In addition to the spiritual onslaught that this has had on the African, the economical onslaught is incredible. We are accused, maybe justly, for being the biggest consumers of others products, and now coupled with the amounts of money spent on each of these foreign ceremonies, the African is left at the beginning of the year and after each holiday with nothing but debt. To make things even more confusing many do not even know why they celebrate these holidays. Most have lost their religious importance, yet many still observe them religiously without knowing why. This can be linked to one of the instruments used to entrench foreign ideologies and belief systems in a people: fear.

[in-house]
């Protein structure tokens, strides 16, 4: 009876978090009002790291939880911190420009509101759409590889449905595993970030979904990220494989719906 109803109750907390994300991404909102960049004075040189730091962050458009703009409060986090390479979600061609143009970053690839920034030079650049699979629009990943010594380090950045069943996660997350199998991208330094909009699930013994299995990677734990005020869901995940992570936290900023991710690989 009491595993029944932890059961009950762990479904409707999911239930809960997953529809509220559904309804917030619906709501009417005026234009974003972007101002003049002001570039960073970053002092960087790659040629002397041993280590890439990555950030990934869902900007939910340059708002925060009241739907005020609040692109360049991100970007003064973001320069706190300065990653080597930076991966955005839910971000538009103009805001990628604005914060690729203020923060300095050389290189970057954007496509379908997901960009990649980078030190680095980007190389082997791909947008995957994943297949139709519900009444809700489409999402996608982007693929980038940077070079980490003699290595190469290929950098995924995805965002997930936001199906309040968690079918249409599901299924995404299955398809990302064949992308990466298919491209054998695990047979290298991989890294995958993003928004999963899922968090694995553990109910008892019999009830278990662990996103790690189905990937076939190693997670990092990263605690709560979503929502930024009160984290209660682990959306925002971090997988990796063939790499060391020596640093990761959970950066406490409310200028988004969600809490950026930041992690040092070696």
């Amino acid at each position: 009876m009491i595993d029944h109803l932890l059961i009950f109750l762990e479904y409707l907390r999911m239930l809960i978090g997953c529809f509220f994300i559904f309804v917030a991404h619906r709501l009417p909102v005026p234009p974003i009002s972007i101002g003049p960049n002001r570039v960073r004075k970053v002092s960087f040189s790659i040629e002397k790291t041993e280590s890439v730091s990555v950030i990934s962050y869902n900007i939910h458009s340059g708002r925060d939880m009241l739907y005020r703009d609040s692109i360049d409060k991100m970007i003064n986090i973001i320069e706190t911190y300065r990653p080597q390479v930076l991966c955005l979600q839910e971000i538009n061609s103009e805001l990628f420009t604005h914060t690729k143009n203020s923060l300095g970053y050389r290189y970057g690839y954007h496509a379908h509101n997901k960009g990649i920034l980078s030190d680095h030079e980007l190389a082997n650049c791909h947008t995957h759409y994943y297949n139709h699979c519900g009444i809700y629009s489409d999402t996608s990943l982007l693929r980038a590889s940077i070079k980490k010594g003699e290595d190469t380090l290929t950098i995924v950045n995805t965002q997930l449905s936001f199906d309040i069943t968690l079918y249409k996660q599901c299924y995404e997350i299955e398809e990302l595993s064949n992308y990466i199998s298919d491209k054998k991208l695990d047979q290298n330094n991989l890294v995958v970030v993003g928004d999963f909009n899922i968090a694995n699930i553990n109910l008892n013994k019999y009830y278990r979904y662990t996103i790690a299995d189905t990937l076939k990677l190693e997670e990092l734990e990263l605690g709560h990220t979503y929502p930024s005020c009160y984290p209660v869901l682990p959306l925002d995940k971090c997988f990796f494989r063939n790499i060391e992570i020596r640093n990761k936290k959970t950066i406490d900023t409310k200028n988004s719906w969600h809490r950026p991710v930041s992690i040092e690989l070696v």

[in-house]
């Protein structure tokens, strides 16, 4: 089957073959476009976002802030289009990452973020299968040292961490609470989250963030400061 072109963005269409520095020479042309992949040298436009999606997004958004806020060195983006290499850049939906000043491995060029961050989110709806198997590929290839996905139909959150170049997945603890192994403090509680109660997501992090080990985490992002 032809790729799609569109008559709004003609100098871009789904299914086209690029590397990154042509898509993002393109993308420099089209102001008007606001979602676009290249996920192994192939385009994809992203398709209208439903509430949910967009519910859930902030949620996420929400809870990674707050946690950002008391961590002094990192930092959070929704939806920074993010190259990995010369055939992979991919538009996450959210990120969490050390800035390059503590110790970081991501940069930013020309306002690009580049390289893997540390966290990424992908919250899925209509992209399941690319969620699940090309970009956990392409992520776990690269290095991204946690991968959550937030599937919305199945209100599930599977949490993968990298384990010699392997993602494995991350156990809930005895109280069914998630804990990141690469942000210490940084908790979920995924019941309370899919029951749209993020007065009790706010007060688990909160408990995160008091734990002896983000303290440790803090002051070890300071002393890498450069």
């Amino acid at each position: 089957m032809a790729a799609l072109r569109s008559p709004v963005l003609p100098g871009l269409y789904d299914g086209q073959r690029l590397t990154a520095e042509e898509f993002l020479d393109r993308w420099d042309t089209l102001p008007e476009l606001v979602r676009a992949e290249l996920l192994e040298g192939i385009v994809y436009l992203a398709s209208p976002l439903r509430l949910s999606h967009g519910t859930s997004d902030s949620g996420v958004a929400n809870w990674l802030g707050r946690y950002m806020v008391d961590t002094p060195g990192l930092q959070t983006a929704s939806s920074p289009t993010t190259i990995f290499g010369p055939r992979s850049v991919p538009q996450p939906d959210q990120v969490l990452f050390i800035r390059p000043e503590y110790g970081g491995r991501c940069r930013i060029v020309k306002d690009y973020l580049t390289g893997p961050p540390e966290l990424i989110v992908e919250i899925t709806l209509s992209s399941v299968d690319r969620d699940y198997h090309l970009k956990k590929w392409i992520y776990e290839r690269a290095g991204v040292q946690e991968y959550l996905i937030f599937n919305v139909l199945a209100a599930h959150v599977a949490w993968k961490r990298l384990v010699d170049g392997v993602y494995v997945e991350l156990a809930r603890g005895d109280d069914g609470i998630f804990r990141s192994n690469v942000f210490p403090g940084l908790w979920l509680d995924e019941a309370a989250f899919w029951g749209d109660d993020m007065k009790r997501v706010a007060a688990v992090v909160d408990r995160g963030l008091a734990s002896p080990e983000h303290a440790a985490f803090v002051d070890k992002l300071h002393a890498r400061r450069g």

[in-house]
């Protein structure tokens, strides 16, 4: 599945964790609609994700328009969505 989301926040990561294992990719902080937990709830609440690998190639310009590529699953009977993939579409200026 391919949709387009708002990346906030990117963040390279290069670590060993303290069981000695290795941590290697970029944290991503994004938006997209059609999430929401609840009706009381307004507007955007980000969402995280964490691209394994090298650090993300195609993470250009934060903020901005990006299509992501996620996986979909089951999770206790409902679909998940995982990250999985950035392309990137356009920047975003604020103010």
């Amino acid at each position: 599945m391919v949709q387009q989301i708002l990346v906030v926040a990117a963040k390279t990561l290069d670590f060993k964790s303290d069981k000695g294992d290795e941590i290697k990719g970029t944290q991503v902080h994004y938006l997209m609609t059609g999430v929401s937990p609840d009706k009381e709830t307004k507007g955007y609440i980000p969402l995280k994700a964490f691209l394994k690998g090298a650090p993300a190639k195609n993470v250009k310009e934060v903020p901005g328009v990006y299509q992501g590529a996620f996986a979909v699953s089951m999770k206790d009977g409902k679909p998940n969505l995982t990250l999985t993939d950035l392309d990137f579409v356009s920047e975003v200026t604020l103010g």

Our traditional ceremonies have been observed for innumerable generations, and the introduction of newly formed systems has all but eroded them. Does this mean our people have been lost since the beginning of time? That we have been a dark nation waiting to be saved? Isn’t this in itself an acknowledgement of inferiority?
Until the colonized relinquish the parts of the identity they have acquired through colonialism, they remain colonized regardless of political situations. In the past ignorance and lack of information were blamed for all that has happened to the African. On what then do we put the blame today?
*magadi - traditional marriage ceremony within the baPedi people of Limpopo, South Africa